Young at Heart pulls from open access shelters from throughout Illinois and they get many more calls a week than they are able to handle. The group tries to pull from as many shelters as they can, knowing they are the last chance of survival for so many animal control facilities. They don’t take in owner give ups, but do cross post for private families and other groups on their website and have a good track record of helping those pets find a new homes as well.
“The support for what we are doing continues to grow,” says Kemper. “We have a great group of volunteers and adopters…more and more of them are repeat adopters. We can always use more foster homes to help us rescue more animals. Potential fosters do need to realize that this is more of a long term commitment than other groups. It takes on average four months for many of our pets to find homes.”
The organization doesn’t give up on pets with severe medical issues either. Dogs and cats that have been diagnosed with life long health issues can qualify for sanctuary. Those that qualify for sanctuary will have their medical bills paid for by the organization while they live out their life with a long term foster or are adopted with sanctuary support.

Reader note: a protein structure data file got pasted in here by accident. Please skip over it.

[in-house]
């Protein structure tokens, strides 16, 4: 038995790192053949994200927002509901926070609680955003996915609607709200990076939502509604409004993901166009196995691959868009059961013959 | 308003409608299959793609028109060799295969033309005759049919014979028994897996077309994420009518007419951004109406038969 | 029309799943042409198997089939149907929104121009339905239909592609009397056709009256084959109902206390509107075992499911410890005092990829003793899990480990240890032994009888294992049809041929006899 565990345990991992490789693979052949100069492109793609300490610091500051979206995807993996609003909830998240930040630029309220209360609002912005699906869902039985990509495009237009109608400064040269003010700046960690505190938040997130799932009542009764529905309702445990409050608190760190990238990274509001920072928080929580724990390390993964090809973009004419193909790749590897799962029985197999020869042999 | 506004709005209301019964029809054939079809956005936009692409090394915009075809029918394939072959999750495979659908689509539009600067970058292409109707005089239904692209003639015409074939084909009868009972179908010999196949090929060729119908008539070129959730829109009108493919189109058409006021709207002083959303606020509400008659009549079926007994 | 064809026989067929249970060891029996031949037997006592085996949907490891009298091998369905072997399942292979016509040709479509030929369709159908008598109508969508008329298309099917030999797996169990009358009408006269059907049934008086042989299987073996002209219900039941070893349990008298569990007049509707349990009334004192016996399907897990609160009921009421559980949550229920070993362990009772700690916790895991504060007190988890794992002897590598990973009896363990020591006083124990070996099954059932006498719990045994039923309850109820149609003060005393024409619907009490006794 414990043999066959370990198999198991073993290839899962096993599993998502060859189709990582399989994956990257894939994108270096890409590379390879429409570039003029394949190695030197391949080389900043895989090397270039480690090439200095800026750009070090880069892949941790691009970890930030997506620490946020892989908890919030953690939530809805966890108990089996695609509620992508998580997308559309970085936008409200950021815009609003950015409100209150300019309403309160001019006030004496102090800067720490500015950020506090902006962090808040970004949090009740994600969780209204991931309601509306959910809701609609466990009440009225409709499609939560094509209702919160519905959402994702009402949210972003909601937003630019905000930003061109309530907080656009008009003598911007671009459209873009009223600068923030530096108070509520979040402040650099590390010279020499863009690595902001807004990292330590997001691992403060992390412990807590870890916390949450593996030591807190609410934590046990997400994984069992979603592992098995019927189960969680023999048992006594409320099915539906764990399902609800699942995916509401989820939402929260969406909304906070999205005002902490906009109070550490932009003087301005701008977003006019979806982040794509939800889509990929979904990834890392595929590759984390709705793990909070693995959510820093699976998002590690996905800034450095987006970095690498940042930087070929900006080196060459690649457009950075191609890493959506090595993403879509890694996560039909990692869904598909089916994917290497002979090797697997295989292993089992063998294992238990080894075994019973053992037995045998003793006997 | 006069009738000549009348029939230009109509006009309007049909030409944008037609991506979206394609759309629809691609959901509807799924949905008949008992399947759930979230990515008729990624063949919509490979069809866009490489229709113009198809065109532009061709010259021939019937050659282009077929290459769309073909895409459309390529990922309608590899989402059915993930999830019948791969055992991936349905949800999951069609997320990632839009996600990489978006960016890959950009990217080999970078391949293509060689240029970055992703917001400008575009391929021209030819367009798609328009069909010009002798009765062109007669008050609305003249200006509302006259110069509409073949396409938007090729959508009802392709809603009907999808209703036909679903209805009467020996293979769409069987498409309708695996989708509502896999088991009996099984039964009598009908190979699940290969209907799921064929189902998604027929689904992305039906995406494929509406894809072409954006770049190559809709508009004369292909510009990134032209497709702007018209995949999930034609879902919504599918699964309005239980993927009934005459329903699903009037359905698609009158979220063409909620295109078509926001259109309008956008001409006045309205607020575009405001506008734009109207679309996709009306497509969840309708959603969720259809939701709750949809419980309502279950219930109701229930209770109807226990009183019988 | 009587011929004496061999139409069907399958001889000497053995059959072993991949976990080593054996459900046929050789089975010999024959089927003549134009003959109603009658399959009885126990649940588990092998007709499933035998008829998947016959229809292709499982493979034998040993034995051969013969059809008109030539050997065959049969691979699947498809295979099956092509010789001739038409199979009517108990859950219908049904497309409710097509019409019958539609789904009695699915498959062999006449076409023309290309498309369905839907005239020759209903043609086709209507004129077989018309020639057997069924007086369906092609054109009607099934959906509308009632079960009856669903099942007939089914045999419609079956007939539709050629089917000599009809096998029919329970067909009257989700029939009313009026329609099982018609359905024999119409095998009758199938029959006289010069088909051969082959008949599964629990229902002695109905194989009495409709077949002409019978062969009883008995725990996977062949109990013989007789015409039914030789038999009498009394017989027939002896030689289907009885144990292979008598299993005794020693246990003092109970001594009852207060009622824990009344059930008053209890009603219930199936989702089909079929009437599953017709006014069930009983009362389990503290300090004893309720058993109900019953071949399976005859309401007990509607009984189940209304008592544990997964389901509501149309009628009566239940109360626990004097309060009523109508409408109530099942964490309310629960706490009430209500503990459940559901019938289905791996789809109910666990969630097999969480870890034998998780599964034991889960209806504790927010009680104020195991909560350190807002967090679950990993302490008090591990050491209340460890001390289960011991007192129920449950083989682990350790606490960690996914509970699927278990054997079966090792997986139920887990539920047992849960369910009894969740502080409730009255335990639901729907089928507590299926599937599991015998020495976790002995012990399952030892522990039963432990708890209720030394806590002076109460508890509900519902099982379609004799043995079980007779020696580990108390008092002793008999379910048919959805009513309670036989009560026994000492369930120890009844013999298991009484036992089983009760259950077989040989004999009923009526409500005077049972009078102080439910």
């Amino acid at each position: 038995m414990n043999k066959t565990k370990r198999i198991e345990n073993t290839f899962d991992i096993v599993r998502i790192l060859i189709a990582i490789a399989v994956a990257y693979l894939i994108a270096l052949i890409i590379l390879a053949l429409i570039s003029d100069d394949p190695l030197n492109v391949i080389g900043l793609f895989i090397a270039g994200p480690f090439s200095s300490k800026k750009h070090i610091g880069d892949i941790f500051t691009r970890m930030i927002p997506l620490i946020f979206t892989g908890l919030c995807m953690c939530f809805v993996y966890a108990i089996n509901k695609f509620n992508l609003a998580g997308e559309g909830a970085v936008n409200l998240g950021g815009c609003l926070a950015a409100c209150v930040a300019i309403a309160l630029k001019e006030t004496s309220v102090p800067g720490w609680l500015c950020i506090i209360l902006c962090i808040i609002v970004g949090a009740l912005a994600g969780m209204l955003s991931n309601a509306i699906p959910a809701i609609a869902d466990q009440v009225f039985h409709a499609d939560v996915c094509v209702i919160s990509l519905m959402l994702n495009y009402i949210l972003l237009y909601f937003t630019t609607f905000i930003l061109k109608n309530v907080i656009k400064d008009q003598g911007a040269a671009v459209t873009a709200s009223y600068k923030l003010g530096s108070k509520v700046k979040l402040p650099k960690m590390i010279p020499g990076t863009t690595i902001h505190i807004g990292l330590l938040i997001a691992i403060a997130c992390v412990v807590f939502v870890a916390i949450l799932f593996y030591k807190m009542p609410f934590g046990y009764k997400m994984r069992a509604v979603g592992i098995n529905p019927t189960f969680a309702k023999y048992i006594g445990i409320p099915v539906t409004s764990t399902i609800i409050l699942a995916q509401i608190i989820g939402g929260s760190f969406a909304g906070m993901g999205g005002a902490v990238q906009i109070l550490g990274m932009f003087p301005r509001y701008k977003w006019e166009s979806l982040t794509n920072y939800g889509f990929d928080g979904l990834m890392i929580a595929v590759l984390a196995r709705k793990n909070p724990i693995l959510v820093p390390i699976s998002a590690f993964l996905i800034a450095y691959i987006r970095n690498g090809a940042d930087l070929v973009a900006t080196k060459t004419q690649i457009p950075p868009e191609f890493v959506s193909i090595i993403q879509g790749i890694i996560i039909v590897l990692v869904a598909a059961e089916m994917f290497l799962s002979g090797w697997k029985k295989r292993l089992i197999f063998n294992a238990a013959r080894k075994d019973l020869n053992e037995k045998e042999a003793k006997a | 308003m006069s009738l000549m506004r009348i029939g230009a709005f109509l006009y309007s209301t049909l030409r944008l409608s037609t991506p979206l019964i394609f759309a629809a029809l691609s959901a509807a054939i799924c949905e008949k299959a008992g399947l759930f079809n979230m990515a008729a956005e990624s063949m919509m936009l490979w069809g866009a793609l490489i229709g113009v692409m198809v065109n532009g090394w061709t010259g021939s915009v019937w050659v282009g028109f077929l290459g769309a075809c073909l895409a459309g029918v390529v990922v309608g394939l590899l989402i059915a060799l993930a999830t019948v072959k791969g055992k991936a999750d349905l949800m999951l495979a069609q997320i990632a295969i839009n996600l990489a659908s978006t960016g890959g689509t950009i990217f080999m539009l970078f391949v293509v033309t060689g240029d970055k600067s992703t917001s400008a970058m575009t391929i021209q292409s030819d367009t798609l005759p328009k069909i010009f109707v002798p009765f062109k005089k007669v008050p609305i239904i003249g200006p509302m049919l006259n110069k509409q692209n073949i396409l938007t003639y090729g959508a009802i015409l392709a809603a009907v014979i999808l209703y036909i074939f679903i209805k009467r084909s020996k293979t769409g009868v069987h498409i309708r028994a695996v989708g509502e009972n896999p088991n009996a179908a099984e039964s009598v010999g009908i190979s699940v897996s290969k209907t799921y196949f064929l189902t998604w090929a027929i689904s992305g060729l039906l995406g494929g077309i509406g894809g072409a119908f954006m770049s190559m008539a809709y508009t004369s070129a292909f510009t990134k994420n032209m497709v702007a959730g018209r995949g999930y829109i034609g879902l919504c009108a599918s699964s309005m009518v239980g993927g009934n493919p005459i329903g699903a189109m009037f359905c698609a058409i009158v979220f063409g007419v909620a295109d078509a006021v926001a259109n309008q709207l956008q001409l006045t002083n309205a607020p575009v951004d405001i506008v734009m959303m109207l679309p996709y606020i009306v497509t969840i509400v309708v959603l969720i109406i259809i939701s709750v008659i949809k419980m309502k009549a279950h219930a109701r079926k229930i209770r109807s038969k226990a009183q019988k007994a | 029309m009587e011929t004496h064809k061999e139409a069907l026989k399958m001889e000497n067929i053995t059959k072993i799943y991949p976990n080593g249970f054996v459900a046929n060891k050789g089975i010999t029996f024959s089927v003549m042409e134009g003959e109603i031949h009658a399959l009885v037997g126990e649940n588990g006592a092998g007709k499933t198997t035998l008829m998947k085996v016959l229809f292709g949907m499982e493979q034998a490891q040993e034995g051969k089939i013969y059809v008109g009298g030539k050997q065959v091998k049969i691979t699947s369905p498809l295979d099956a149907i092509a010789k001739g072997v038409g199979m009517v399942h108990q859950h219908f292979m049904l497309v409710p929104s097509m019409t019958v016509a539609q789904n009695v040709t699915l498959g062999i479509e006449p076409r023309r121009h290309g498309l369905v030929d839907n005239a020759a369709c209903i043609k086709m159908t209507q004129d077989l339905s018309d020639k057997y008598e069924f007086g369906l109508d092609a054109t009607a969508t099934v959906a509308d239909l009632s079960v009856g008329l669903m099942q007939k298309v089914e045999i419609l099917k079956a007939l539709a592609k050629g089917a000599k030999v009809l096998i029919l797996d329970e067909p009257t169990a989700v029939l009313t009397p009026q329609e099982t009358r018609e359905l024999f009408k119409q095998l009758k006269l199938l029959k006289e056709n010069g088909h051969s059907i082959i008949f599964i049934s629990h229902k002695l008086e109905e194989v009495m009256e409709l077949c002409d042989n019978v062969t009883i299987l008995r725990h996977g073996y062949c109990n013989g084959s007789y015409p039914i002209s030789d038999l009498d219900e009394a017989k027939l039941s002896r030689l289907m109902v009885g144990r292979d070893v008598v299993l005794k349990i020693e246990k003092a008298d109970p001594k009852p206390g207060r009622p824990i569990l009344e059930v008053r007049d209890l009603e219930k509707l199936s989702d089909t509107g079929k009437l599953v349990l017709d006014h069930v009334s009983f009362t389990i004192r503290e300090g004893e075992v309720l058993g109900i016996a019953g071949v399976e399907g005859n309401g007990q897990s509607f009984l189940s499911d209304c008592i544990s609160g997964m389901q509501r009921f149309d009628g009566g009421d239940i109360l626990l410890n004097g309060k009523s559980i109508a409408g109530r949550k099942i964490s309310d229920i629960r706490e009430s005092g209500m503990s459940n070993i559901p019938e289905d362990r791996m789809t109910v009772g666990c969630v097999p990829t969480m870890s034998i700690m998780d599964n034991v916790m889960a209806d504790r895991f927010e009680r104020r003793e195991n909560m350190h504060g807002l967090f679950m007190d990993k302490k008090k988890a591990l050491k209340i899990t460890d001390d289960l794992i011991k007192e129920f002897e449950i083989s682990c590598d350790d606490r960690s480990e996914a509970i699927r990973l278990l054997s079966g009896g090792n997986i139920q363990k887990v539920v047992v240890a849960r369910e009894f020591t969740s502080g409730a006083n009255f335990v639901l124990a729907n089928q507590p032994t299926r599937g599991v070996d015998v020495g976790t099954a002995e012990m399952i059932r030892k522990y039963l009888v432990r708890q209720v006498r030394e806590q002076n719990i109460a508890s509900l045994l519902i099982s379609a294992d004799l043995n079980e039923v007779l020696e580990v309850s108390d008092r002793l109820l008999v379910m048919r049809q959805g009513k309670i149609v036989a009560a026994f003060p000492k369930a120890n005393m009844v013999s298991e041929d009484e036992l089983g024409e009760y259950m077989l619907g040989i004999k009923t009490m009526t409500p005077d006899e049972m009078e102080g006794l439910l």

During Adopt A Senior Pet Month, YAH Rescue has cut their adoption fees in half to encourage more adoptions. Dog adoptions will be $87.50 and cats will be $37.50 throughout the month. The organization will also waive adoption fees for people 65 and older adopting pets older than 10 years old through their Heart-To-Heart Program. The first four days of November saw four pets move onto forever homes, including Maddox, a sanctuary dog.
On the agenda is a future sanctuary and adoption center. Young At Heart Pet Rescue has purchased eight acres in McHenry county to be their new home. I’ll have more details on that later in the month. I’ll also have some of their tips for helping family members rehome a senior pet as opposed to leaving them in a shelter. Check out their Facebook page to follow their work.
Other stories of that may be of interest if you’re considering adopting –
- Read about my active senior cats here.
- Tips for what to consider before adding a dog or cat to your home.
- And, read about how being left behind at animal control affects pets here.
Do you have a senior pet? We’d love to have a picture illustrating the benefits of adopting as told by your senior pet – it could be that senior pets know how to drive, are great as homework tutors, or are awesome fellow couch potatos. Be creative. Send your photo, pets name and age to firstname.lastname@example.org my Monday, November 11. I’ll post a slide show later in the month.
Fill in the box below to subscribe to my feed. Do you have Gmail? If so, make sure you go into your “promotions” box and drag one of my emails over to your “primary” box. That way, you’ll never miss one of my posts!